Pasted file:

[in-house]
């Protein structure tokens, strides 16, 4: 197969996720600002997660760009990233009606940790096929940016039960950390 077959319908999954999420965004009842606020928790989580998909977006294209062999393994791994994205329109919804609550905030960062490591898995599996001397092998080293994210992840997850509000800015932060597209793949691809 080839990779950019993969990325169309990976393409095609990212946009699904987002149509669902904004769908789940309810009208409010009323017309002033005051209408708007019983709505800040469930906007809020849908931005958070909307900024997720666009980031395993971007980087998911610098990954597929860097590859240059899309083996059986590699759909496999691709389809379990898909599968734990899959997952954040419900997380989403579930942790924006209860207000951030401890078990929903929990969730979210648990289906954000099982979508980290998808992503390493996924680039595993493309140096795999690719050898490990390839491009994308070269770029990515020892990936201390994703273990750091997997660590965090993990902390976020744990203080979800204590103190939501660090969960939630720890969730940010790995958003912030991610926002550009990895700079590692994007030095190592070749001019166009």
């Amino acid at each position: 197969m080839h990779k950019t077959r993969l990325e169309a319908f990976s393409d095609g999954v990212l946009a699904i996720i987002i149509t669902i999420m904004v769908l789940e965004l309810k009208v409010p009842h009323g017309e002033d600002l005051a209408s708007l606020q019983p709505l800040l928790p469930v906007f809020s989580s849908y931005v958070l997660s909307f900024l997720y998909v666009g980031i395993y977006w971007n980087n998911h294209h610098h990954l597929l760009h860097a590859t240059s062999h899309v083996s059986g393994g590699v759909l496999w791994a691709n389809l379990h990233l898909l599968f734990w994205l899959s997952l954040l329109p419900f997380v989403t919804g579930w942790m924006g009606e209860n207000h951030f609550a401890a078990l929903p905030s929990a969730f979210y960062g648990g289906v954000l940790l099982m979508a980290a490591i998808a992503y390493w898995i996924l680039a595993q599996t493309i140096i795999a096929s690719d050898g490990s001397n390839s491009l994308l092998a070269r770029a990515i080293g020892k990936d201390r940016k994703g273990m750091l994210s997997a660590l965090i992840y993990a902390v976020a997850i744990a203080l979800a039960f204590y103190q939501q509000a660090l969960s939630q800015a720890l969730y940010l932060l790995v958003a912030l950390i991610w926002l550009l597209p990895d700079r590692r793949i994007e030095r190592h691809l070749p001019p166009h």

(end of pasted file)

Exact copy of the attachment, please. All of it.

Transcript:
[in-house]
């Protein structure tokens, strides 16, 4: 197969996720600002997660760009990233009606940790096929940016039960950390 077959319908999954999420965004009842606020928790989580998909977006294209062999393994791994994205329109919804609550905030960062490591898995599996001397092998080293994210992840997850509000800015932060597209793949691809 080839990779950019993969990325169309990976393409095609990212946009699904987002149509669902904004769908789940309810009208409010009323017309002033005051209408708007019983709505800040469930906007809020849908931005958070909307900024997720666009980031395993971007980087998911610098990954597929860097590859240059899309083996059986590699759909496999691709389809379990898909599968734990899959997952954040419900997380989403579930942790924006209860207000951030401890078990929903929990969730979210648990289906954000099982979508980290998808992503390493996924680039595993493309140096795999690719050898490990390839491009994308070269770029990515020892990936201390994703273990750091997997660590965090993990902390976020744990203080979800204590103190939501660090969960939630720890969730940010790995958003912030991610926002550009990895700079590692994007030095190592070749001019166009």
């Amino acid at each position: 197969m080839h990779k950019t077959r993969l990325e169309a319908f990976s393409d095609g999954v990212l946009a699904i996720i987002i149509t669902i999420m904004v769908l789940e965004l309810k009208v409010p009842h009323g017309e002033d600002l005051a209408s708007l606020q019983p709505l800040l928790p469930v906007f809020s989580s849908y931005v958070l997660s909307f900024l997720y998909v666009g980031i395993y977006w971007n980087n998911h294209h610098h990954l597929l760009h860097a590859t240059s062999h899309v083996s059986g393994g590699v759909l496999w791994a691709n389809l379990h990233l898909l599968f734990w994205l899959s997952l954040l329109p419900f997380v989403t919804g579930w942790m924006g009606e209860n207000h951030f609550a401890a078990l929903p905030s929990a969730f979210y960062g648990g289906v954000l940790l099982m979508a980290a490591i998808a992503y390493w898995i996924l680039a595993q599996t493309i140096i795999a096929s690719d050898g490990s001397n390839s491009l994308l092998a070269r770029a990515i080293g020892k990936d201390r940016k994703g273990m750091l994210s997997a660590l965090i992840y993990a902390v976020a997850i744990a203080l979800a039960f204590y103190q939501q509000a660090l969960s939630q800015a720890l969730y940010l932060l790995v958003a912030l950390i991610w926002l550009l597209p990895d700079r590692r793949i994007e030095r190592h691809l070749p001019p166009h």